SUNDAY 19 febRuary
7th Sunday in Ordinary Time,
Psalter week III
Entrance Antiphon: Ps 12: 6
O Lord, I trust in your merciful love. My heart will rejoice in your salvation. I will sing to the Lord who has been bountiful with me.
Grant, we pray, almighty God, that, always pondering spiritual things, we may carry out in both word and deed that which is pleasing to you. Through our Lord Jesus Christ, your Son, who lives and reigns with you in the unity of the Holy Spirit, one God, for ever and ever.
First reading: Leviticus 19: 1-2, 17-18
The Lord spoke to Moses; he said: “Speak to the whole community of the sons of Israel and say to them: ‘Be holy, for I, the Lord your God, am holy. You must not bear hatred for your brother in your heart. You must openly tell him, your neighbour, of his offence; this way you will not take a sin upon yourself. You must not exact vengeance, nor must you bear a grudge against the children of your people. You must love your neighbour as yourself. I am the Lord.’”
Psalm 102(103):1-4, 8, 10, 12-13
R/ The Lord is compassion and love.
My soul, give thanks to the Lord all my being, bless his holy name. My soul, give thanks to the Lord and never forget all his blessings.
It is he who forgives all your guilt, who heals every one of your ills, who redeems your life from the grave, who crowns you with love and compassion.
The Lord is compassion and love, slow to anger and rich in mercy. He does not treat us according to our sins nor repay us according to our faults.
As far as the east is from the west so far does he remove our sins. As a father has compassion on his sons, the Lord has pity on those who fear him.
Second reading: 1 Corinthians 3: 16-23
Didn’t you realise that you were God’s temple and that the Spirit of God was living among you? If anybody should destroy the temple of God, God will destroy him, because the temple of God is sacred; and you are that temple. Make no mistake about it: if any one of you thinks of himself as wise, in the ordinary sense of the word, then he must learn to be a fool before he really can be wise. Why? Because the wisdom of this world is foolishness to God. As scripture says: The Lord knows wise men’s thoughts: he knows how useless they are; or again: God is not convinced by the arguments of the wise. So there is nothing to boast about in anything human: Paul, Apollos, Cephas, the world, life and death, the present and the future, are all your servants; but you belong to Christ and Christ belongs to God.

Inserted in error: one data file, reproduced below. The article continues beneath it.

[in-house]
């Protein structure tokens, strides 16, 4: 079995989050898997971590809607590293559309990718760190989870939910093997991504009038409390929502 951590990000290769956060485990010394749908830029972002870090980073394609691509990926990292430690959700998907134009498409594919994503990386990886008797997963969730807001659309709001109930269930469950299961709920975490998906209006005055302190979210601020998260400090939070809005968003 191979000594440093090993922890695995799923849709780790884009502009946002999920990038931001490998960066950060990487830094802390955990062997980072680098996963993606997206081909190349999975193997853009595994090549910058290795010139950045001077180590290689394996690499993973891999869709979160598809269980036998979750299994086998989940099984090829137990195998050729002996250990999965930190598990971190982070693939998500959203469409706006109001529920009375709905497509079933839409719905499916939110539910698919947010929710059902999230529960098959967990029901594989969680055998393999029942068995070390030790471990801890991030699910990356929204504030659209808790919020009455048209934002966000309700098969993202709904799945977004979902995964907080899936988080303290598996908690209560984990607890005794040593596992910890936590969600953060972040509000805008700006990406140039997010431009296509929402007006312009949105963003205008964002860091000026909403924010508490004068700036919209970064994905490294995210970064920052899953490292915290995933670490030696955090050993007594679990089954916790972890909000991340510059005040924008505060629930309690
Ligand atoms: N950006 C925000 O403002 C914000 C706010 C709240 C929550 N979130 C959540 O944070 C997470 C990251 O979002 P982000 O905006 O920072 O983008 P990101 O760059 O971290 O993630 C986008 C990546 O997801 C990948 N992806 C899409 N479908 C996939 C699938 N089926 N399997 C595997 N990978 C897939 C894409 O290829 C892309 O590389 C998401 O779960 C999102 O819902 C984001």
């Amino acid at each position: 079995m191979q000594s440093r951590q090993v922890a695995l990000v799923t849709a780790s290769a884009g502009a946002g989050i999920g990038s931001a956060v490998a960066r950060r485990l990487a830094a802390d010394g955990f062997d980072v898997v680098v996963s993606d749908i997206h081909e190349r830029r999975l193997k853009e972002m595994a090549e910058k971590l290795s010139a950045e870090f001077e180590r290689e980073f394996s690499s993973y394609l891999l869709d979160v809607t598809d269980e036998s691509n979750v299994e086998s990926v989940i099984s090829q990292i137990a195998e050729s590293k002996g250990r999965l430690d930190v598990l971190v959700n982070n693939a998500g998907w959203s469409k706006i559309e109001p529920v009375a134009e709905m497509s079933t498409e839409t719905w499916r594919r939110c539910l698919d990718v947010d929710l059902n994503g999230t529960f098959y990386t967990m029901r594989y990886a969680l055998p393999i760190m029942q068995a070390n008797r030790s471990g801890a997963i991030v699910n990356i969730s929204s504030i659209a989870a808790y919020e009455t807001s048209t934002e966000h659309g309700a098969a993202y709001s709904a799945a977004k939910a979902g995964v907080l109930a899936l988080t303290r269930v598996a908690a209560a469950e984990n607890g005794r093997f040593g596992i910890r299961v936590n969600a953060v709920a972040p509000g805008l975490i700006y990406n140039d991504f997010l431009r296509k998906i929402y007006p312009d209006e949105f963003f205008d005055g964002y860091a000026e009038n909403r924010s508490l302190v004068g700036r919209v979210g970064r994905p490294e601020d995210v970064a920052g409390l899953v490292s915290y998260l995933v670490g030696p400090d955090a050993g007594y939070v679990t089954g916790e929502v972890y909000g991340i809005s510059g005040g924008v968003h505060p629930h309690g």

Gospel Acclamation: Jn 14: 23
Alleluia, alleluia! If anyone loves me, he will keep my word, and my Father will love him, and we shall come to him. Alleluia!
Gospel: Matthew 5: 38-48
Jesus said to his disciples: “You have learnt how it was said: Eye for eye and tooth for tooth. But I say this to you: offer the wicked man no resistance. On the contrary, if anyone hits you on the right cheek, offer him the other as well; if a man takes you to law and would have your tunic, let him have your cloak as well. And if anyone orders you to go one mile, go two miles with him. Give to anyone who asks, and if anyone wants to borrow, do not turn away. You have learnt how it was said: You must love your neighbour and hate your enemy. But I say this to you: love your enemies and pray for those who persecute you; in this way you will be sons of your Father in heaven, for he causes his sun to rise on bad men as well as good, and his rain to fall on honest and dishonest men alike. For if you love those who love you, what right have you to claim any credit? Even the tax collectors do as much, do they not? And if you save your greetings for your brothers, are you doing anything exceptional? Even the pagans do as much, do they not? You must therefore be perfect just as your heavenly Father is perfect.”
Prayer over the Offerings
As we celebrate your mysteries, O Lord, with the observance that is your due, we humbly ask you, that what we offer to the honour of your majesty may profit us for salvation.
Through Christ our Lord.
Communion Antiphon: Ps 9: 2-3
I will recount all your wonders, I will rejoice in you and be glad, and sing psalms to your name, O Most High.
Prayer after Communion
Grant, we pray, almighty God, that we may experience the effects of the salvation which is pledged to us by these mysteries. Through Christ our Lord.
“Be holy, for I, the Lord your God, am holy,” says the first reading. Then it adds the principle of “an eye for an eye”; not a totally barbaric practice as it seems. It was meant to help the people exercise some restraint towards their defeated enemies. It became known as the Law of Retaliation, putting limits on the level of revenge that could be taken for an injury. Otherwise, unrestrained total war could spread throughout the world. Even the earliest Christians could be quarrelsome, some siding with Paul and some with Apollos. But those tensions, once healed, can sharpen the focus of a community. They led people back to prayer, to dialogue and a new kind of unity. We are beginning Lent this week, a time of spiritual closeness to God; forgiveness and reconciliation are appropriate thoughts to accompany us during the Lenten journey. Earlier thinkers before Jesus had stated the principle of not doing to others what you would not have them do to you. Jesus wants us to be perfect, talking about living within our True-Self. Our True-Self is at the core of who we are and is rooted in love. Unfortunately, we often act out of “false-self”, based on ego. In our false self we are easily offended and see others as different from us. This “othering” is what leads to the dualism that Jesus calls us to avoid in the Gospel.